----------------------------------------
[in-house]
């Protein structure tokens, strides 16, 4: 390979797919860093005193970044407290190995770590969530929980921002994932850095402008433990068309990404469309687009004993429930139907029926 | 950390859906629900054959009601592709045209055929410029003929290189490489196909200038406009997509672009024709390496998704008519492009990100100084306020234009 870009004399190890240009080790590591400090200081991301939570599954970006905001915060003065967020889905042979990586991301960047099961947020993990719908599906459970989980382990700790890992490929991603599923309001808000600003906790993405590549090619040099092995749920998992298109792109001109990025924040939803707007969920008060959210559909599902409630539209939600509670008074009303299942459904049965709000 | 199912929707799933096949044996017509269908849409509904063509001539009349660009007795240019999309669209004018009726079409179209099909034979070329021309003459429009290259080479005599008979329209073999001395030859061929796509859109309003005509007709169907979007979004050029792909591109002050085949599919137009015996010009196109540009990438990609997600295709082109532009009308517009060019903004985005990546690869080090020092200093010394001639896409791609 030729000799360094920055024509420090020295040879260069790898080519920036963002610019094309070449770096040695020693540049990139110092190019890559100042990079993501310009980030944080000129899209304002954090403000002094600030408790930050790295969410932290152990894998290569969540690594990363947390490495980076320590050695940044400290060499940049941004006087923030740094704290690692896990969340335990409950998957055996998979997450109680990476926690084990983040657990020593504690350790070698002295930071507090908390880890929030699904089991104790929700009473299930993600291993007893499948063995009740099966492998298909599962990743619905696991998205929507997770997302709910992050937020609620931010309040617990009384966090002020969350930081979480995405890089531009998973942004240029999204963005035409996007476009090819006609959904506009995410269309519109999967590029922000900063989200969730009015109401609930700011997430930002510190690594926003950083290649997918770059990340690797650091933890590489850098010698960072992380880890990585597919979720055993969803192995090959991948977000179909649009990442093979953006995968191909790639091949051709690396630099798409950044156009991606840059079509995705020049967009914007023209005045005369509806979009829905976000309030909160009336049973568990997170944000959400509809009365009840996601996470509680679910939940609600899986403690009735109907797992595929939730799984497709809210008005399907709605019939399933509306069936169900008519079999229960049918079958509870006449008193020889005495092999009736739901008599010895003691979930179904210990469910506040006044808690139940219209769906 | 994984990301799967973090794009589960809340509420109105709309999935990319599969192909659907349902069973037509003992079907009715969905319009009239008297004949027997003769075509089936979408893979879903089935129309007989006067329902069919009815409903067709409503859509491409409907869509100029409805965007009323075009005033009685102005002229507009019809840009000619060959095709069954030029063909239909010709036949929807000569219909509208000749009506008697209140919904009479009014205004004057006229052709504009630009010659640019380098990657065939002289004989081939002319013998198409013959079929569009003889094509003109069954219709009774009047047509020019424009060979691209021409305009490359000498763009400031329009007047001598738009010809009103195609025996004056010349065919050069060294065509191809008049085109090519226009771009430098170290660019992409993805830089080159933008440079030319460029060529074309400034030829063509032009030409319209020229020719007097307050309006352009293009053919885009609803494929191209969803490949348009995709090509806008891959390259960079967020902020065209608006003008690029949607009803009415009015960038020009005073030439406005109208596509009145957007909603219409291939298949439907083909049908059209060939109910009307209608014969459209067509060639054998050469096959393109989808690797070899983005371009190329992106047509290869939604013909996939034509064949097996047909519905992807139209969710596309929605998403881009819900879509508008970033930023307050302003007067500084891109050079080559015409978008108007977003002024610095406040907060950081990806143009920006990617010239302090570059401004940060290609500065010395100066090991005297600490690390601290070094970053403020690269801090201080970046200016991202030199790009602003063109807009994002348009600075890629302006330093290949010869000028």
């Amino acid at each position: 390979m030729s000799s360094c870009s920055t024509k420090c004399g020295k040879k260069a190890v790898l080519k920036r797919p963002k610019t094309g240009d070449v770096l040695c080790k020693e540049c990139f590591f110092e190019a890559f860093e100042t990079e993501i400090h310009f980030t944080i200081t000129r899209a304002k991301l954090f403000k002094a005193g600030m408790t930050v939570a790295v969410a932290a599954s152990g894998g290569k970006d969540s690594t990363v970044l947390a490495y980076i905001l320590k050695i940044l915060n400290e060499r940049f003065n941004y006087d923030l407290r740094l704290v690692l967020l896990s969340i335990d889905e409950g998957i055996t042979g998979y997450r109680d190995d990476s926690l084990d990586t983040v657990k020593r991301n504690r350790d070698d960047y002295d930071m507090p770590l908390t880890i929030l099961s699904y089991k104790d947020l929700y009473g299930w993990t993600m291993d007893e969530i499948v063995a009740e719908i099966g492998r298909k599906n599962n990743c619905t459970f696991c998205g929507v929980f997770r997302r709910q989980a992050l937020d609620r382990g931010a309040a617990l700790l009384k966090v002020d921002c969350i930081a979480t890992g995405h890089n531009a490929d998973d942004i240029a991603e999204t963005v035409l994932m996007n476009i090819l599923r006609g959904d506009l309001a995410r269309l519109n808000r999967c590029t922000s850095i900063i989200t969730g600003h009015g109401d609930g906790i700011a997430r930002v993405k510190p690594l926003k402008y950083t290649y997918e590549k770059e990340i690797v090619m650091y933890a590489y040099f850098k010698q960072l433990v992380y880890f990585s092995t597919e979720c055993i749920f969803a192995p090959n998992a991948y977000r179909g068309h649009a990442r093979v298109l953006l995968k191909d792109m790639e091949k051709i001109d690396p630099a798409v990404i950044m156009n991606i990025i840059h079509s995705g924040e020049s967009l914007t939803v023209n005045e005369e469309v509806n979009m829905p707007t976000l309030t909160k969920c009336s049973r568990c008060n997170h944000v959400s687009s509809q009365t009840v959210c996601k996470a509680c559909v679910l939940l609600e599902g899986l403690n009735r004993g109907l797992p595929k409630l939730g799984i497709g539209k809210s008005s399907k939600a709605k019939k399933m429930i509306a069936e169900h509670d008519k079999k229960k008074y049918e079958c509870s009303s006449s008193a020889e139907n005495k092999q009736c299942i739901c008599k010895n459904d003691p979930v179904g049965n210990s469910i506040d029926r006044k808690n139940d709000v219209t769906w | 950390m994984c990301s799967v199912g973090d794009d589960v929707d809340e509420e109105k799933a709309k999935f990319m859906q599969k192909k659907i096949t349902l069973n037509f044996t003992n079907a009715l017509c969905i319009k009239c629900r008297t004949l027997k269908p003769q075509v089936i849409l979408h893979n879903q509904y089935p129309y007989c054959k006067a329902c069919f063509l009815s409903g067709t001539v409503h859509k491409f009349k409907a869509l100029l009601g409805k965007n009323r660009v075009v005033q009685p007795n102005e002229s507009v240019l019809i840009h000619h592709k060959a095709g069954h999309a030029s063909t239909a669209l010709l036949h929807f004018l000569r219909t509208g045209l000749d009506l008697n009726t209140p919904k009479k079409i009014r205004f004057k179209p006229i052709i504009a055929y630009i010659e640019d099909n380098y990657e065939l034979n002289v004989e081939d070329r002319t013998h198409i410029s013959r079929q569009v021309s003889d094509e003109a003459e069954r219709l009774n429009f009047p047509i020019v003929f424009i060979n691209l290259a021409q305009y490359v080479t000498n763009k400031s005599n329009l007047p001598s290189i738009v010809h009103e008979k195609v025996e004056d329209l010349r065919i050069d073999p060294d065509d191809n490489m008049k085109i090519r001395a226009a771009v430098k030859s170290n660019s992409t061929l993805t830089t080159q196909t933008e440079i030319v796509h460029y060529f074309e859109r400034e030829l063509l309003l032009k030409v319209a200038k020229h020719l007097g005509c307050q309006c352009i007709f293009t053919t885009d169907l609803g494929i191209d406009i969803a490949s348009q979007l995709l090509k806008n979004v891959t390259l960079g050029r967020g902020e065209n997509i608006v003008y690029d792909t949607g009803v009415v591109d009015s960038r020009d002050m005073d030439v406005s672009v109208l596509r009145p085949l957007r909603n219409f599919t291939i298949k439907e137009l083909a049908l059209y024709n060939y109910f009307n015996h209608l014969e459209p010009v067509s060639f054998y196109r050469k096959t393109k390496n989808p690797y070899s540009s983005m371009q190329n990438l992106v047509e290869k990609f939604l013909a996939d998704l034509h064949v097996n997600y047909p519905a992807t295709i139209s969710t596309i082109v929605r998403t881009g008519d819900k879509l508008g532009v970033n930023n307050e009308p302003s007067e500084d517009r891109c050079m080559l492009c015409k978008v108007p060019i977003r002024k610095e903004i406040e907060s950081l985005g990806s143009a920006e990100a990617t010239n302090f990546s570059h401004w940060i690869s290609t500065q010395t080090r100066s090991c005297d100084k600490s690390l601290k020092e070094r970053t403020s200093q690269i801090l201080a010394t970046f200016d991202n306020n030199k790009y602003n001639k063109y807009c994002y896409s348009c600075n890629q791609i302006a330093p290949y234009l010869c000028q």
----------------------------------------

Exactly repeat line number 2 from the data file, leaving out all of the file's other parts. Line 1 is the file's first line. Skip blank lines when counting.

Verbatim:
């Protein structure tokens, strides 16, 4: 390979797919860093005193970044407290190995770590969530929980921002994932850095402008433990068309990404469309687009004993429930139907029926 | 950390859906629900054959009601592709045209055929410029003929290189490489196909200038406009997509672009024709390496998704008519492009990100100084306020234009 870009004399190890240009080790590591400090200081991301939570599954970006905001915060003065967020889905042979990586991301960047099961947020993990719908599906459970989980382990700790890992490929991603599923309001808000600003906790993405590549090619040099092995749920998992298109792109001109990025924040939803707007969920008060959210559909599902409630539209939600509670008074009303299942459904049965709000 | 199912929707799933096949044996017509269908849409509904063509001539009349660009007795240019999309669209004018009726079409179209099909034979070329021309003459429009290259080479005599008979329209073999001395030859061929796509859109309003005509007709169907979007979004050029792909591109002050085949599919137009015996010009196109540009990438990609997600295709082109532009009308517009060019903004985005990546690869080090020092200093010394001639896409791609 030729000799360094920055024509420090020295040879260069790898080519920036963002610019094309070449770096040695020693540049990139110092190019890559100042990079993501310009980030944080000129899209304002954090403000002094600030408790930050790295969410932290152990894998290569969540690594990363947390490495980076320590050695940044400290060499940049941004006087923030740094704290690692896990969340335990409950998957055996998979997450109680990476926690084990983040657990020593504690350790070698002295930071507090908390880890929030699904089991104790929700009473299930993600291993007893499948063995009740099966492998298909599962990743619905696991998205929507997770997302709910992050937020609620931010309040617990009384966090002020969350930081979480995405890089531009998973942004240029999204963005035409996007476009090819006609959904506009995410269309519109999967590029922000900063989200969730009015109401609930700011997430930002510190690594926003950083290649997918770059990340690797650091933890590489850098010698960072992380880890990585597919979720055993969803192995090959991948977000179909649009990442093979953006995968191909790639091949051709690396630099798409950044156009991606840059079509995705020049967009914007023209005045005369509806979009829905976000309030909160009336049973568990997170944000959400509809009365009840996601996470509680679910939940609600899986403690009735109907797992595929939730799984497709809210008005399907709605019939399933509306069936169900008519079999229960049918079958509870006449008193020889005495092999009736739901008599010895003691979930179904210990469910506040006044808690139940219209769906 | 994984990301799967973090794009589960809340509420109105709309999935990319599969192909659907349902069973037509003992079907009715969905319009009239008297004949027997003769075509089936979408893979879903089935129309007989006067329902069919009815409903067709409503859509491409409907869509100029409805965007009323075009005033009685102005002229507009019809840009000619060959095709069954030029063909239909010709036949929807000569219909509208000749009506008697209140919904009479009014205004004057006229052709504009630009010659640019380098990657065939002289004989081939002319013998198409013959079929569009003889094509003109069954219709009774009047047509020019424009060979691209021409305009490359000498763009400031329009007047001598738009010809009103195609025996004056010349065919050069060294065509191809008049085109090519226009771009430098170290660019992409993805830089080159933008440079030319460029060529074309400034030829063509032009030409319209020229020719007097307050309006352009293009053919885009609803494929191209969803490949348009995709090509806008891959390259960079967020902020065209608006003008690029949607009803009415009015960038020009005073030439406005109208596509009145957007909603219409291939298949439907083909049908059209060939109910009307209608014969459209067509060639054998050469096959393109989808690797070899983005371009190329992106047509290869939604013909996939034509064949097996047909519905992807139209969710596309929605998403881009819900879509508008970033930023307050302003007067500084891109050079080559015409978008108007977003002024610095406040907060950081990806143009920006990617010239302090570059401004940060290609500065010395100066090991005297600490690390601290070094970053403020690269801090201080970046200016991202030199790009602003063109807009994002348009600075890629302006330093290949010869000028």